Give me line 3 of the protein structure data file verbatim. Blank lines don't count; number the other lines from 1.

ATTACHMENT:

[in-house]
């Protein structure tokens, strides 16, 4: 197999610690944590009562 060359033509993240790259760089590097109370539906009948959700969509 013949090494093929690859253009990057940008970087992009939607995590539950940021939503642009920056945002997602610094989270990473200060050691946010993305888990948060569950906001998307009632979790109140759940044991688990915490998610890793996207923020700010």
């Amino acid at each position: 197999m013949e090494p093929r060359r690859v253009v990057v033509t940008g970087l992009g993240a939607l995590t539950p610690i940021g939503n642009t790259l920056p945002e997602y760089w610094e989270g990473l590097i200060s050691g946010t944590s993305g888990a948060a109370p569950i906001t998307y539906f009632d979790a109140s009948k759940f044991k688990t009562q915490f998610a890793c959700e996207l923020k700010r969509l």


């Amino acid at each position: 197999m013949e090494p093929r060359r690859v253009v990057v033509t940008g970087l992009g993240a939607l995590t539950p610690i940021g939503n642009t790259l920056p945002e997602y760089w610094e989270g990473l590097i200060s050691g946010t944590s993305g888990a948060a109370p569950i906001t998307y539906f009632d979790a109140s009948k759940f044991k688990t009562q915490f998610a890793c959700e996207l923020k700010r969509l």